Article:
If you want to understand why – and how – to move your body, Katy Bowman’s book Movement Matters is a great place to start. I picked it up because I’m researching how our minds and bodies work together, but I found it most valuable as a resource for examining the way I move. Plus, an explanation she made in her afterword struck me as very good advice for writers.
I also ran across a bit of serendipity. Right after I finished this book, which talks a great deal about moving your body in ordinary daily activity, not just at the gym, I ran across a huge study on physical activity and health that concluded getting exercise by “non-recreational” means did just as much for your health as engaging in formal exercise programs (assuming the same amount of activity). This study looked at 130,000 people between the ages of 35 and 70 from seventeen countries (rich and poor).
The study backs up Bowman’s approach in the book, which is to encourage people to make a point of moving every part of their body. She’s a biomechanist who teaches movement, but she’s also someone who has incorporated the idea of ongoing movement into her daily life – which includes kids.
Several points she made resonated with me. One had to do with using simple tools that required your physical effort to make them work. She suggested always using the key to open the car door, but what I thought of from my own life was grinding coffee. I use an old-fashioned hand-grinder that I found in an “antique” mall some years back. It takes more effort than holding down the button on the electric kind, but it’s a satisfactory kind of movement.
In fact, I do a lot of things in the kitchen with old-fashioned tools – an egg-beater (my sweetheart’s daughter was amused by that one), a pastry cutter, and just a plain old knife for chopping veggies. I’m not saying that’s a lot of exercise, but it does keep me moving my hands.
I know a lot of people who read this blog are knitters. That’s obviously another way of using your hands on a regular basis. I’m sure there are hundreds of them, and probably all of us should find a few to try.
Walking to do your errands whenever possible is another easy way to incorporate movement into your life. I have structured my life around this of late, since my schedule is flexible and I live in a walkable urban area. My personal solution is to be inefficient about my errands. It doesn’t hurt that I have a library book addiction and the library branch is about ten blocks away. Library holds rarely come in on the same day and books are rarely due at the same time.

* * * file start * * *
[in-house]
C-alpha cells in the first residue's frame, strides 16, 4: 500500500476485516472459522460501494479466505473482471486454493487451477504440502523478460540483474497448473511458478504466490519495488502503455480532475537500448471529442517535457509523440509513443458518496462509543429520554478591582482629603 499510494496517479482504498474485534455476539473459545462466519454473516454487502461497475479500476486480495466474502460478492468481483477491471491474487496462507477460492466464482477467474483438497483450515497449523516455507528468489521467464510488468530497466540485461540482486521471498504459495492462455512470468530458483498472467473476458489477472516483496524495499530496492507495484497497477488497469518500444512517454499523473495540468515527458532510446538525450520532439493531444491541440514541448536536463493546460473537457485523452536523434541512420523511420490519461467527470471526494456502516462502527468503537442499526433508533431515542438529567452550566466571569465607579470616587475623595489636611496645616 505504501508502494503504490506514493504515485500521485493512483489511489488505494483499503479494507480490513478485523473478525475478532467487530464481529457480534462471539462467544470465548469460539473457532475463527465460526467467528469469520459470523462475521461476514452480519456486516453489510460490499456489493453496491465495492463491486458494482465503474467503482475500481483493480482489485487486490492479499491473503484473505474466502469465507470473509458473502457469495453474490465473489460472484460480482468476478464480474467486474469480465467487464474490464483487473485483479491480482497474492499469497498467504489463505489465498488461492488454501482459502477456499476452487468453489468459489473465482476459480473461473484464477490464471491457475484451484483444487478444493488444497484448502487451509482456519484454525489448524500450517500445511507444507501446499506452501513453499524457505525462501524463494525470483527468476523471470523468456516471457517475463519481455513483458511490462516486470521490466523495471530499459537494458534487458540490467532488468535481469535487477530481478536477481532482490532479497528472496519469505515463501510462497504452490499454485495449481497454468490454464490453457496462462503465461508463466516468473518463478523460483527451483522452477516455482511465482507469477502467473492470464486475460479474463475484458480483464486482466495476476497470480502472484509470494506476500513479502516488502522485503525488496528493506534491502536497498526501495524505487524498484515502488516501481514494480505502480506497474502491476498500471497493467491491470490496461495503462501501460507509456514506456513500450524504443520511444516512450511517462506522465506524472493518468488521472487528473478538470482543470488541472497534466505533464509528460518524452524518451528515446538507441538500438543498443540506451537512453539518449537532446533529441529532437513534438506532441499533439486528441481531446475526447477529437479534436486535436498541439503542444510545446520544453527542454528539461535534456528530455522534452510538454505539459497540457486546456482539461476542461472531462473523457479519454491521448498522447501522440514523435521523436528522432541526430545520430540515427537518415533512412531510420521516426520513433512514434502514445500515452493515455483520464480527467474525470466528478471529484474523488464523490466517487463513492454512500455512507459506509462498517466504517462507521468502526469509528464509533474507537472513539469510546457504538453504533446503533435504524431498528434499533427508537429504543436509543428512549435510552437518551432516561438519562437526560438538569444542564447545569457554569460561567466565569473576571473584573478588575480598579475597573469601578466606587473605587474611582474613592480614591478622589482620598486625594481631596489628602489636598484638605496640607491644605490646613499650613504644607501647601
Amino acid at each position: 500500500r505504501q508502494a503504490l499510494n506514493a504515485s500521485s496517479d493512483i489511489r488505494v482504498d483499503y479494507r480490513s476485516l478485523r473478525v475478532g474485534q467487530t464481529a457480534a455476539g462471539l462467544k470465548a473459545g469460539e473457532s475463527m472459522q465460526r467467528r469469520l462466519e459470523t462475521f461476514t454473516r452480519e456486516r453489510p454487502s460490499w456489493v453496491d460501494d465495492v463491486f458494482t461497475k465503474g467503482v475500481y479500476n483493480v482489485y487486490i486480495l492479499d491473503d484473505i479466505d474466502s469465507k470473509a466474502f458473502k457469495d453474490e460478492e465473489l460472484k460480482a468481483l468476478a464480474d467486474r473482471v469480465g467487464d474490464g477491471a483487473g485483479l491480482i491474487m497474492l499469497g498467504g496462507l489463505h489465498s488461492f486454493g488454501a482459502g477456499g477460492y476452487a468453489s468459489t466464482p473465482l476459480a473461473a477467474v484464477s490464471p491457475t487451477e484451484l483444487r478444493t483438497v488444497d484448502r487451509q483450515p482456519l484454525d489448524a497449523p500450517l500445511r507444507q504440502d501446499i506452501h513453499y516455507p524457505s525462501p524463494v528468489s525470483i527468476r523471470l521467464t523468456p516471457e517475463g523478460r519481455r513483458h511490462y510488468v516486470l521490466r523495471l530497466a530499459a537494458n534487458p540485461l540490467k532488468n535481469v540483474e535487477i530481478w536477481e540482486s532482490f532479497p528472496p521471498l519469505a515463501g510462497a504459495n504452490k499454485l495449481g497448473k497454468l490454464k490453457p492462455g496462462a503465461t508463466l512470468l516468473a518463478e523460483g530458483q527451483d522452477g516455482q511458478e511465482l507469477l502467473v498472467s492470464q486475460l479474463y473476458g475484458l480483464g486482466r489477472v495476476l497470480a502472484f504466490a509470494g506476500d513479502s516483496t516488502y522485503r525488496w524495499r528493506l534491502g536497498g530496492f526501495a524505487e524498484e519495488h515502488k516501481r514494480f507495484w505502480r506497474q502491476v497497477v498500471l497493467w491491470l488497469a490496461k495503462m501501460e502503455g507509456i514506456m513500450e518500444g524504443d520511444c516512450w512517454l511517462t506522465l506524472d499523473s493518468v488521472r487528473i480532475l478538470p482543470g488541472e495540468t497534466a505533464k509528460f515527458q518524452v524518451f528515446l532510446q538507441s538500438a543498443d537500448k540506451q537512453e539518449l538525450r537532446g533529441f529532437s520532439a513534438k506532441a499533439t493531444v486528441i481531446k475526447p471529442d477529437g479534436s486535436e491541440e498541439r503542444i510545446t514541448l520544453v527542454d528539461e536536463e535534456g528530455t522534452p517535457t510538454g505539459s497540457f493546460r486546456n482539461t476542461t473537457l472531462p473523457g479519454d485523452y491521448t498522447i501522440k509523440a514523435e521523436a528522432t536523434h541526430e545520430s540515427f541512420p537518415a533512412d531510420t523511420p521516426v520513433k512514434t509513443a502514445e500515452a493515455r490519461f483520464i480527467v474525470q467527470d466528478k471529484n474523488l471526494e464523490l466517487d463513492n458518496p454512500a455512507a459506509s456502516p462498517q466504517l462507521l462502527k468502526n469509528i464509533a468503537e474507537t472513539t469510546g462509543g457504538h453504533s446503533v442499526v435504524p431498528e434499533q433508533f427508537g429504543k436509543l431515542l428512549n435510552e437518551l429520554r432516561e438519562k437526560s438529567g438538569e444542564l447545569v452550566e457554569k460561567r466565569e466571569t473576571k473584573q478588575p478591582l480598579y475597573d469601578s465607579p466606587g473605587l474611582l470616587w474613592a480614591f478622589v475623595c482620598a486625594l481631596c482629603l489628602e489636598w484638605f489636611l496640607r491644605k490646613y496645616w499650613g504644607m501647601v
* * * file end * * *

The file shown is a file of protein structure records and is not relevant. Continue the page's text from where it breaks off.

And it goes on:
But the point she made that stuck with me the most was “stacking,” which is doing several things at once but not the same as multitasking. When you “stack” your activity, the thing you are doing has multiple purposes.
For example, if I walk to the store, I not only get exercise and groceries, but I get to look at my neighbors’ yards – getting some greenery in – meet friendly dogs, talk to the occasional stranger, and breathe fresh air. It works even better if I don’t use my phone or listen to music while I’m walking.
It occurs to me that many of the activities I like to do in life involve stacking. Martial arts is a perfect example. When you go to the dojo, you get exercise, challenge your body to master new things, work on your self development, and participate in a community, all at the same time. I have always found a dojo to be more satisfying than a gym or an exercise class. I’m sure this can be true of some other activities as well.
I’m trying to incorporate stacking into other parts of my life.
Bowman’s afterword wasn’t really meant as writing advice, but I thought it made a lot of sense. Her original idea for the book was simply to collect her many blog posts on movement. But she started to find her essays disjointed. Being the person she is, she went camping, and came back with the realization that all of her pieces were about “sedentarism” – the way we don’t move enough. So instead of just collecting the essays, she revised them so that they worked together as a whole.
After more work, she found herself getting off track again (all you writers out there will find this very familiar). Fortunately, she’d planned a trip to the Southwest, which involved flying over a good chunk of the country and looking down at rivers from 30,000 feet. That led her to write the final section of the book, which ties her theories together very well. This section was not from the blog posts, but it grew from all the work she’d done.
I noticed that it was in reading the final section that I really got inspired. The extra work she did was what made the book worth reading.
The connection between getting up and moving about with figuring out what you’re really writing about is true for a lot of writers. But I also realized, as someone who has done a lot of blogging and has a lot of posts that would work together in a collection, that just collecting the blog posts isn’t enough. Using them as a starting point to build a whole, that’s what I need to do.
I suspect that’s why I often find essay collections by columnists – even ones whose work I follow avidly and admire – unsatisfying. What you say in a thousand words, give or take, can be very good, but a collection of pieces written at different times with different prompts can feel disjointed.
The best collections of blog posts and essays are probably those like the ones done by several Book View Café authors – planned series that start with a theme and an outline. But if, like me or Katy Bowman, you have a lot of related but not quite connected posts that hint at a bigger whole, you have more work to do to make a collection worthwhile.
More work to do. Ay, there’s the rub.